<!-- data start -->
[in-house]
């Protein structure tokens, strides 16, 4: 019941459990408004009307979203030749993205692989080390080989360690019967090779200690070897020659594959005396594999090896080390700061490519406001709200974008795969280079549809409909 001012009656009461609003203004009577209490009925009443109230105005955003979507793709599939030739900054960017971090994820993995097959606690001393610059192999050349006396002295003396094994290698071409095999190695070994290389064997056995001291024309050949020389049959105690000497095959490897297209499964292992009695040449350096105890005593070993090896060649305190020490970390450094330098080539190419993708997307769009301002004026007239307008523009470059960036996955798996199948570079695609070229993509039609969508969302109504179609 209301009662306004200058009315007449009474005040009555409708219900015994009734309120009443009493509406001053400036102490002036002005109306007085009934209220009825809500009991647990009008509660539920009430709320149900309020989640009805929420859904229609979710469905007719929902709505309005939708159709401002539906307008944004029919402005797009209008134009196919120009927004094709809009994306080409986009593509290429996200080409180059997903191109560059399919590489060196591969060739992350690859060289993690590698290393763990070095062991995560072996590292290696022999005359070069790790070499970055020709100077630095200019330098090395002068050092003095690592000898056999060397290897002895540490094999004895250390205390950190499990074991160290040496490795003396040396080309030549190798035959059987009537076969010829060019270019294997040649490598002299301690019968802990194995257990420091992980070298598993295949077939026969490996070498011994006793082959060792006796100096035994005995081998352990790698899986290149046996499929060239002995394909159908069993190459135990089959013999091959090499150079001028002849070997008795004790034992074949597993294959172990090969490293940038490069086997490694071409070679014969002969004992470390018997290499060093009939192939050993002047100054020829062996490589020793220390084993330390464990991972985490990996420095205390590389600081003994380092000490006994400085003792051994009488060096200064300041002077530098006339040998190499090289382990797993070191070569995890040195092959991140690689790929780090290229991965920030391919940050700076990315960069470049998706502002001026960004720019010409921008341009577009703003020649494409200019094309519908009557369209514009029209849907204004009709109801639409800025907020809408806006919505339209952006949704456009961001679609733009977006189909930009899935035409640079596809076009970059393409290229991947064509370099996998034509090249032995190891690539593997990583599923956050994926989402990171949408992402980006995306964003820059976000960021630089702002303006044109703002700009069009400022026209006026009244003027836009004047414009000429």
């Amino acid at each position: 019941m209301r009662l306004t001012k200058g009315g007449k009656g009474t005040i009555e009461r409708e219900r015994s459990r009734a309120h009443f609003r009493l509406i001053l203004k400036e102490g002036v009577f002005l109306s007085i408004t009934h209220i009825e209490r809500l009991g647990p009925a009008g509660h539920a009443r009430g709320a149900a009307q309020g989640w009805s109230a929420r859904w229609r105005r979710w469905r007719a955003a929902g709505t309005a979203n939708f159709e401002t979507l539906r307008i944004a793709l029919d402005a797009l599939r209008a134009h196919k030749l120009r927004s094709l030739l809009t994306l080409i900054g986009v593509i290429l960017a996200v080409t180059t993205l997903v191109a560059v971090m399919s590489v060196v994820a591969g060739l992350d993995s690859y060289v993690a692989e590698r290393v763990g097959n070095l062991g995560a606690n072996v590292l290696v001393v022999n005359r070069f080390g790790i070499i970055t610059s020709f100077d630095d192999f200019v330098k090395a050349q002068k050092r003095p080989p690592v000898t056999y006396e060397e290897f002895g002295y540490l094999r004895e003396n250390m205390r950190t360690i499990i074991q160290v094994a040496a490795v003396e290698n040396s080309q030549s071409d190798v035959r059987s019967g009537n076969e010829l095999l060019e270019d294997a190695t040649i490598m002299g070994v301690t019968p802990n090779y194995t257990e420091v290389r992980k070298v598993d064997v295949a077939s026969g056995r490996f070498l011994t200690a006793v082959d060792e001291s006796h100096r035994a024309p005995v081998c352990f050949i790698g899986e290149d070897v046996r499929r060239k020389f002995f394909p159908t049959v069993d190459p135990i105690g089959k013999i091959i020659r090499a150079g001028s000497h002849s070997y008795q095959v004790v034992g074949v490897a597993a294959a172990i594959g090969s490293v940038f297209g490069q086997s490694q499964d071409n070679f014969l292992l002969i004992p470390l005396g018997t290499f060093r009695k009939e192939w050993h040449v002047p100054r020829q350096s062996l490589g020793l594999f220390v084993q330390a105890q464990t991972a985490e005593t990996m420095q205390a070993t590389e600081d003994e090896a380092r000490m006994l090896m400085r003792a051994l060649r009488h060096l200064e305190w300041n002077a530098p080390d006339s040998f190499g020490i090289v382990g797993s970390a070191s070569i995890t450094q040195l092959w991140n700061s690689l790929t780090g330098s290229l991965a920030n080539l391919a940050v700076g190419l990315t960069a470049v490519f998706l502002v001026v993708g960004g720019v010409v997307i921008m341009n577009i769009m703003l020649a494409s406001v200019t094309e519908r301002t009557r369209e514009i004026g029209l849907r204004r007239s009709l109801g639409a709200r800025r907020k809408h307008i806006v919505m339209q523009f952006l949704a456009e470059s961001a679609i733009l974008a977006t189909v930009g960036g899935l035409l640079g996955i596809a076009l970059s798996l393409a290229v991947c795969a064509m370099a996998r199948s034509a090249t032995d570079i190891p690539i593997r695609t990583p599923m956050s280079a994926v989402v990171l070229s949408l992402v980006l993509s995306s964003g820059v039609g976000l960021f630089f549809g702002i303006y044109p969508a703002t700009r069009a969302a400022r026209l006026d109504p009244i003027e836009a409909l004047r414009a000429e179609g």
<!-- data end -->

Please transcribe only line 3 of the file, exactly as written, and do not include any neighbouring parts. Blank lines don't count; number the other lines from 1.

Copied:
């Amino acid at each position: 019941m209301r009662l306004t001012k200058g009315g007449k009656g009474t005040i009555e009461r409708e219900r015994s459990r009734a309120h009443f609003r009493l509406i001053l203004k400036e102490g002036v009577f002005l109306s007085i408004t009934h209220i009825e209490r809500l009991g647990p009925a009008g509660h539920a009443r009430g709320a149900a009307q309020g989640w009805s109230a929420r859904w229609r105005r979710w469905r007719a955003a929902g709505t309005a979203n939708f159709e401002t979507l539906r307008i944004a793709l029919d402005a797009l599939r209008a134009h196919k030749l120009r927004s094709l030739l809009t994306l080409i900054g986009v593509i290429l960017a996200v080409t180059t993205l997903v191109a560059v971090m399919s590489v060196v994820a591969g060739l992350d993995s690859y060289v993690a692989e590698r290393v763990g097959n070095l062991g995560a606690n072996v590292l290696v001393v022999n005359r070069f080390g790790i070499i970055t610059s020709f100077d630095d192999f200019v330098k090395a050349q002068k050092r003095p080989p690592v000898t056999y006396e060397e290897f002895g002295y540490l094999r004895e003396n250390m205390r950190t360690i499990i074991q160290v094994a040496a490795v003396e290698n040396s080309q030549s071409d190798v035959r059987s019967g009537n076969e010829l095999l060019e270019d294997a190695t040649i490598m002299g070994v301690t019968p802990n090779y194995t257990e420091v290389r992980k070298v598993d064997v295949a077939s026969g056995r490996f070498l011994t200690a006793v082959d060792e001291s006796h100096r035994a024309p005995v081998c352990f050949i790698g899986e290149d070897v046996r499929r060239k020389f002995f394909p159908t049959v069993d190459p135990i105690g089959k013999i091959i020659r090499a150079g001028s000497h002849s070997y008795q095959v004790v034992g074949v490897a597993a294959a172990i594959g090969s490293v940038f297209g490069q086997s490694q499964d071409n070679f014969l292992l002969i004992p470390l005396g018997t290499f060093r009695k009939e192939w050993h040449v002047p100054r020829q350096s062996l490589g020793l594999f220390v084993q330390a105890q464990t991972a985490e005593t990996m420095q205390a070993t590389e600081d003994e090896a380092r000490m006994l090896m400085r003792a051994l060649r009488h060096l200064e305190w300041n002077a530098p080390d006339s040998f190499g020490i090289v382990g797993s970390a070191s070569i995890t450094q040195l092959w991140n700061s690689l790929t780090g330098s290229l991965a920030n080539l391919a940050v700076g190419l990315t960069a470049v490519f998706l502002v001026v993708g960004g720019v010409v997307i921008m341009n577009i769009m703003l020649a494409s406001v200019t094309e519908r301002t009557r369209e514009i004026g029209l849907r204004r007239s009709l109801g639409a709200r800025r907020k809408h307008i806006v919505m339209q523009f952006l949704a456009e470059s961001a679609i733009l974008a977006t189909v930009g960036g899935l035409l640079g996955i596809a076009l970059s798996l393409a290229v991947c795969a064509m370099a996998r199948s034509a090249t032995d570079i190891p690539i593997r695609t990583p599923m956050s280079a994926v989402v990171l070229s949408l992402v980006l993509s995306s964003g820059v039609g976000l960021f630089f549809g702002i303006y044109p969508a703002t700009r069009a969302a400022r026209l006026d109504p009244i003027e836009a409909l004047r414009a000429e179609g």